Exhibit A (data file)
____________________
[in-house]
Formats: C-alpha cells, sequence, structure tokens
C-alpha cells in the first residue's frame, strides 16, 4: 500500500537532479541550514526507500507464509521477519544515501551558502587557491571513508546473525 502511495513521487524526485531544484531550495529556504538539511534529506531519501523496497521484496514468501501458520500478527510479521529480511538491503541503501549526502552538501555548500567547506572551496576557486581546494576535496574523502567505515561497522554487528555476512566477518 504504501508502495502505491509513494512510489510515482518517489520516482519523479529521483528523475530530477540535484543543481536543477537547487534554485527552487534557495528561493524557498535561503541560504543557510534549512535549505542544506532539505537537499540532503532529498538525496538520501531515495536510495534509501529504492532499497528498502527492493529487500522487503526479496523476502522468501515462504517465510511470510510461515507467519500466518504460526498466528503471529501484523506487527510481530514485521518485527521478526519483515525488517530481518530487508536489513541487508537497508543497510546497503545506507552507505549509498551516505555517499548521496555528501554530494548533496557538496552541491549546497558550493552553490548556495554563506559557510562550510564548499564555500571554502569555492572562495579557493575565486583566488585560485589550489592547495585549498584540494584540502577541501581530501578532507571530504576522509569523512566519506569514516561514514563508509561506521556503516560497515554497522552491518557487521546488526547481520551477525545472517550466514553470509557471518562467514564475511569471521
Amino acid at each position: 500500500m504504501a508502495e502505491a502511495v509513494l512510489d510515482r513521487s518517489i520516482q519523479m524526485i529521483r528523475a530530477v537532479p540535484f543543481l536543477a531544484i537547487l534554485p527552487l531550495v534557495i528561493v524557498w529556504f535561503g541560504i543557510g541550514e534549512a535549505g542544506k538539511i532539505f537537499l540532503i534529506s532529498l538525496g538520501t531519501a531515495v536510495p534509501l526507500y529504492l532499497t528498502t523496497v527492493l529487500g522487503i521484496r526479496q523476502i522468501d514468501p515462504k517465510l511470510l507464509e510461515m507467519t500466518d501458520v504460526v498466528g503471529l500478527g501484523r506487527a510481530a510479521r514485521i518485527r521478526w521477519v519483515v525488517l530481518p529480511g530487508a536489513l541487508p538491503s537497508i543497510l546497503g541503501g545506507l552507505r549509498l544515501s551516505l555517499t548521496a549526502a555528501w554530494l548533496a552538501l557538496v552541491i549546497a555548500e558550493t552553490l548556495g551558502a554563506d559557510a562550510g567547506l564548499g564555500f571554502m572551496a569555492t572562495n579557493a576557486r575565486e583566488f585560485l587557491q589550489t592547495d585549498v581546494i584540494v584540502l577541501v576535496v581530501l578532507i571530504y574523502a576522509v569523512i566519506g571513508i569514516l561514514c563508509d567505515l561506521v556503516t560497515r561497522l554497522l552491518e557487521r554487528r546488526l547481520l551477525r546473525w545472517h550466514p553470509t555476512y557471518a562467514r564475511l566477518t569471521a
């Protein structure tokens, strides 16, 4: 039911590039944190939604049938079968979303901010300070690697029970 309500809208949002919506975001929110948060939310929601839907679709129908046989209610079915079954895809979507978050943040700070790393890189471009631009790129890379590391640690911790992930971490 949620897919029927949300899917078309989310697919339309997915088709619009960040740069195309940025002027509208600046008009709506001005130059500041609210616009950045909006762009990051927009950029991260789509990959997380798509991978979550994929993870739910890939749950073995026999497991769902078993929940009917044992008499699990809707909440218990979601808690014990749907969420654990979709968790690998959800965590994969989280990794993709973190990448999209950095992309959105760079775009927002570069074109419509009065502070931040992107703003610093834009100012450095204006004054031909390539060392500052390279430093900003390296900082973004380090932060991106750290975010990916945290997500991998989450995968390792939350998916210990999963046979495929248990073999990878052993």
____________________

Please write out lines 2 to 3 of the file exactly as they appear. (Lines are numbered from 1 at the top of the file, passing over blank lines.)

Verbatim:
Formats: C-alpha cells, sequence, structure tokens
C-alpha cells in the first residue's frame, strides 16, 4: 500500500537532479541550514526507500507464509521477519544515501551558502587557491571513508546473525 502511495513521487524526485531544484531550495529556504538539511534529506531519501523496497521484496514468501501458520500478527510479521529480511538491503541503501549526502552538501555548500567547506572551496576557486581546494576535496574523502567505515561497522554487528555476512566477518 504504501508502495502505491509513494512510489510515482518517489520516482519523479529521483528523475530530477540535484543543481536543477537547487534554485527552487534557495528561493524557498535561503541560504543557510534549512535549505542544506532539505537537499540532503532529498538525496538520501531515495536510495534509501529504492532499497528498502527492493529487500522487503526479496523476502522468501515462504517465510511470510510461515507467519500466518504460526498466528503471529501484523506487527510481530514485521518485527521478526519483515525488517530481518530487508536489513541487508537497508543497510546497503545506507552507505549509498551516505555517499548521496555528501554530494548533496557538496552541491549546497558550493552553490548556495554563506559557510562550510564548499564555500571554502569555492572562495579557493575565486583566488585560485589550489592547495585549498584540494584540502577541501581530501578532507571530504576522509569523512566519506569514516561514514563508509561506521556503516560497515554497522552491518557487521546488526547481520551477525545472517550466514553470509557471518562467514564475511569471521